How We Did Spelling in Our Homeschool - And Help for Struggling Spellers and 2e Kids




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Are you looking for a quality spelling program for your kids?  Or do you have one that struggles with spelling?  Or a child who feels they should already know things, before they get time to learn them?

One of the hardest things my 2e daughter encountered as a young learner was to deal with corrections to her work.  When I showed her the correct way to spell something, on her written work, she was crushed.
  
And I wanted to help her with spelling without correcting her spelling errors in her written work, so as not to squash her passion for writing.

Today, I'd like to share about how we dealt with spelling in our homeschool, including dealing with the following...

- Written work with LOTS of spelling errors, and how we then..
- Separated written work from spelling, and using...
- Our favorite curriculum for spelling, then...
- Reinforcing success in spelling, and writing separately

This approach worked out well in our house, because we separated spelling from her written work.  And the skill of applying good spelling to her work did come, over time, and without inhibiting her passion for writing.

So let's start with how our daughter struggled with spelling, specifically...

1.  Written Work with Lots of Spelling Errors

When my child do her weekly spelling work, she did quite well. But applying that to her writing just was not happening.  When she wrote essays, stories, or whatever, she tended to fall back to spelling her words phonetically.  



At the same time she was a good writer!  

She just could not transfer the skills developed in her spelling lessons to her written work.  And we learned that that was ok...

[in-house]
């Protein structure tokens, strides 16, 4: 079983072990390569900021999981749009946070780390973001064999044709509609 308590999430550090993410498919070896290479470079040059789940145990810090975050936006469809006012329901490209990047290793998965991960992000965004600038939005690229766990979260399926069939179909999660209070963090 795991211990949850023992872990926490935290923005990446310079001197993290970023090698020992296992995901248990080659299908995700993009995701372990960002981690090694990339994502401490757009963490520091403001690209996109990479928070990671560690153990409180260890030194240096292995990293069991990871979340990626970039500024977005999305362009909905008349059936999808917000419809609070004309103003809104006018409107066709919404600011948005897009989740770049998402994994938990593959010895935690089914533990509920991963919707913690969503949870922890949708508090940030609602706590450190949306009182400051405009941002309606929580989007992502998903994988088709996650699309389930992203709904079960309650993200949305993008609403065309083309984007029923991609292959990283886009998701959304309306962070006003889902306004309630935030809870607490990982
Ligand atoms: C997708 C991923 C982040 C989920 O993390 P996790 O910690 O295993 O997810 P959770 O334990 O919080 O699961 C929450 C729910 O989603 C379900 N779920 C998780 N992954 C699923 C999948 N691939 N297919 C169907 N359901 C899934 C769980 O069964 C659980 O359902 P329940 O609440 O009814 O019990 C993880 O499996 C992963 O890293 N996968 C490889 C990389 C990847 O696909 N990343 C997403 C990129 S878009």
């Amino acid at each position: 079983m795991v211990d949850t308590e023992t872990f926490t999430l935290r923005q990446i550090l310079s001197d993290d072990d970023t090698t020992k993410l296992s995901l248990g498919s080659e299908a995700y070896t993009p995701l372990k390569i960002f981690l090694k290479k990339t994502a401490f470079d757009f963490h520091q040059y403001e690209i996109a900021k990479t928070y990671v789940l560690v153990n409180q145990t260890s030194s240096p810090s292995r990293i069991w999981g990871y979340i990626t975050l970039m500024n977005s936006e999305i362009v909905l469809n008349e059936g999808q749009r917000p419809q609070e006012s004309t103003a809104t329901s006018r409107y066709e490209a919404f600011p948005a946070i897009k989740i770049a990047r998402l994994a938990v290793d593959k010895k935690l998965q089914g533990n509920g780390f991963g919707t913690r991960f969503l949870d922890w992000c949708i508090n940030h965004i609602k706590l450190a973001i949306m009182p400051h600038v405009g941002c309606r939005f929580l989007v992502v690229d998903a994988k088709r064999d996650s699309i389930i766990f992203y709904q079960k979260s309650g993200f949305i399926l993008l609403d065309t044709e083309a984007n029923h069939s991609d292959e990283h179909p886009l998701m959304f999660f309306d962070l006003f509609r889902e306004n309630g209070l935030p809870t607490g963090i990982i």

That she would, over time, learn to incoorporate her spelling skills into her written work.


She loved to write in her Hello Kitty journal and create simple reports, usually on penguins, toucans, or airplanes. She also enjoyed creative writing, and made her own fiction stories.  

Correcting her spelling discouraged her a lot, and left her frustrated and upset.

As a 2e kid, being corrected was such a blow to her self esteem.  She felt that she should already know things....before she had time to acquire the skills.

Can you relate?

Correcting her spelling on her written work would crush her self confidence in writing.  And we did not want to do any of that.....

We wanted her to feel free to express herself in writing.  So we had to find a way to separate spelling skills from her written work.

So next, let's look at how we did that....

2.  Separating Spelling for Written Work



So how could I teach her spelling, and still encourage her in putting words on paper?  

I didn't want to squash her creativity by correcting her misspelled work in her written work.  

This is what we did:

1.  We did spelling work, with spelling tests each week.

2.  We also did a lot of written work without correcting her spelling,.....at all.  

This freed my daughter up so that her written work flourished.  

At the same time, she was developing spelling skills through separate spelling study.  Some would say that would lead to bad habits in spelling....But it didn't.

And eventually, she learned to apply her spelling skills to her written work, over time.  

Next, here's what we used for spelling curriculum, which we loved.

3.  Our Favorite Curriculum for Spelling




All three Primers make a complete introduction to phonics for your young learners!
This phonics program is research based.

During the K and early elementary years, our spelling was done through the Explode the Code series.  We were using this program anyway, for phonics.  While our student was learning phonics, she was also learning spelling. 

We started with their pre-K Primers.  For more information on that, feel free to check out my post on Explode the Code. 

Here is an excerpt:

"Do you have a young learner who is eager to learn to read? Are you looking for a good, easy-to-use, phonics program? How about a well-researched phonics program? Explode the Code offers all of these to introduce phonics and early reading.  Each primer introduces a group of consonants, their sounds, with fun activities on each page......"